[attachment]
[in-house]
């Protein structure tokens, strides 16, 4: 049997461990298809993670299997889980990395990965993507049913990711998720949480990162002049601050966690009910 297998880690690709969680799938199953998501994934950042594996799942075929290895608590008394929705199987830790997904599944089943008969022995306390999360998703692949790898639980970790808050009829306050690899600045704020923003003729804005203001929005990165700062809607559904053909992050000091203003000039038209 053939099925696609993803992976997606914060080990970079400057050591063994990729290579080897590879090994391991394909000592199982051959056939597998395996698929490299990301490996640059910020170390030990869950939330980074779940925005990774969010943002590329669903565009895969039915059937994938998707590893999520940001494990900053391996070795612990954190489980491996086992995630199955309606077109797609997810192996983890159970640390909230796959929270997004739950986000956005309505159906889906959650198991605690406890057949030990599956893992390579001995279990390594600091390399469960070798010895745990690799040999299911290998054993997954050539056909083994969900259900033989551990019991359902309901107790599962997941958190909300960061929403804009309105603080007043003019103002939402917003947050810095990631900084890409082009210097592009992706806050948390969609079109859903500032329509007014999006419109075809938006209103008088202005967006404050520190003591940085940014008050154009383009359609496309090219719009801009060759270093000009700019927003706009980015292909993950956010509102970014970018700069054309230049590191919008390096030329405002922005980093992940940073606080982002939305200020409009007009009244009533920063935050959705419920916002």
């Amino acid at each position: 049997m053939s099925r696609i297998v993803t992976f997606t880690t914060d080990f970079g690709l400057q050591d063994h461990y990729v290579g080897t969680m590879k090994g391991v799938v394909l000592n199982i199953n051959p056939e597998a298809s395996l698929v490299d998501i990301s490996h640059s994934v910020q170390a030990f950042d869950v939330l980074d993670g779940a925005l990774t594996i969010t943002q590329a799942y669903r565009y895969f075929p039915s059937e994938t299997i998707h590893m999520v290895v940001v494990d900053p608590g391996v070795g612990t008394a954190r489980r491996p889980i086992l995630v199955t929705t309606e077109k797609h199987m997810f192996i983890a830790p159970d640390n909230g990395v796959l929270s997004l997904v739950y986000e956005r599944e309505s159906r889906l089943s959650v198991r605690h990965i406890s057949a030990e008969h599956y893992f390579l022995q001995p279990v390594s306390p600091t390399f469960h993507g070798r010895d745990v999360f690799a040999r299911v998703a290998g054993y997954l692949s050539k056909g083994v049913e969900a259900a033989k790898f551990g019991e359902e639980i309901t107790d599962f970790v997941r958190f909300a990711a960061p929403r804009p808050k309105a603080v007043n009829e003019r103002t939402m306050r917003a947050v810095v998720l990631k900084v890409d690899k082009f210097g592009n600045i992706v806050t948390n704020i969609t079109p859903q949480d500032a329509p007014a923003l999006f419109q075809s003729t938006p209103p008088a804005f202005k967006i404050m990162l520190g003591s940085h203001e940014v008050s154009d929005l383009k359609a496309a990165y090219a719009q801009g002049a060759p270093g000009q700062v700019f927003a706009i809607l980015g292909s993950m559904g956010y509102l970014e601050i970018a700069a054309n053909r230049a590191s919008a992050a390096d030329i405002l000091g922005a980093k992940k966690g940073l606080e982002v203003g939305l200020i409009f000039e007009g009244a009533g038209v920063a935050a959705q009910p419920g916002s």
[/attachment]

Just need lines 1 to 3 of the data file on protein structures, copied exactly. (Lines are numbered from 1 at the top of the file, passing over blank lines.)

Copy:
[in-house]
């Protein structure tokens, strides 16, 4: 049997461990298809993670299997889980990395990965993507049913990711998720949480990162002049601050966690009910 297998880690690709969680799938199953998501994934950042594996799942075929290895608590008394929705199987830790997904599944089943008969022995306390999360998703692949790898639980970790808050009829306050690899600045704020923003003729804005203001929005990165700062809607559904053909992050000091203003000039038209 053939099925696609993803992976997606914060080990970079400057050591063994990729290579080897590879090994391991394909000592199982051959056939597998395996698929490299990301490996640059910020170390030990869950939330980074779940925005990774969010943002590329669903565009895969039915059937994938998707590893999520940001494990900053391996070795612990954190489980491996086992995630199955309606077109797609997810192996983890159970640390909230796959929270997004739950986000956005309505159906889906959650198991605690406890057949030990599956893992390579001995279990390594600091390399469960070798010895745990690799040999299911290998054993997954050539056909083994969900259900033989551990019991359902309901107790599962997941958190909300960061929403804009309105603080007043003019103002939402917003947050810095990631900084890409082009210097592009992706806050948390969609079109859903500032329509007014999006419109075809938006209103008088202005967006404050520190003591940085940014008050154009383009359609496309090219719009801009060759270093000009700019927003706009980015292909993950956010509102970014970018700069054309230049590191919008390096030329405002922005980093992940940073606080982002939305200020409009007009009244009533920063935050959705419920916002």
């Amino acid at each position: 049997m053939s099925r696609i297998v993803t992976f997606t880690t914060d080990f970079g690709l400057q050591d063994h461990y990729v290579g080897t969680m590879k090994g391991v799938v394909l000592n199982i199953n051959p056939e597998a298809s395996l698929v490299d998501i990301s490996h640059s994934v910020q170390a030990f950042d869950v939330l980074d993670g779940a925005l990774t594996i969010t943002q590329a799942y669903r565009y895969f075929p039915s059937e994938t299997i998707h590893m999520v290895v940001v494990d900053p608590g391996v070795g612990t008394a954190r489980r491996p889980i086992l995630v199955t929705t309606e077109k797609h199987m997810f192996i983890a830790p159970d640390n909230g990395v796959l929270s997004l997904v739950y986000e956005r599944e309505s159906r889906l089943s959650v198991r605690h990965i406890s057949a030990e008969h599956y893992f390579l022995q001995p279990v390594s306390p600091t390399f469960h993507g070798r010895d745990v999360f690799a040999r299911v998703a290998g054993y997954l692949s050539k056909g083994v049913e969900a259900a033989k790898f551990g019991e359902e639980i309901t107790d599962f970790v997941r958190f909300a990711a960061p929403r804009p808050k309105a603080v007043n009829e003019r103002t939402m306050r917003a947050v810095v998720l990631k900084v890409d690899k082009f210097g592009n600045i992706v806050t948390n704020i969609t079109p859903q949480d500032a329509p007014a923003l999006f419109q075809s003729t938006p209103p008088a804005f202005k967006i404050m990162l520190g003591s940085h203001e940014v008050s154009d929005l383009k359609a496309a990165y090219a719009q801009g002049a060759p270093g000009q700062v700019f927003a706009i809607l980015g292909s993950m559904g956010y509102l970014e601050i970018a700069a054309n053909r230049a590191s919008a992050a390096d030329i405002l000091g922005a980093k992940k966690g940073l606080e982002v203003g939305l200020i409009f000039e007009g009244a009533g038209v920063a935050a959705q009910p419920g916002s």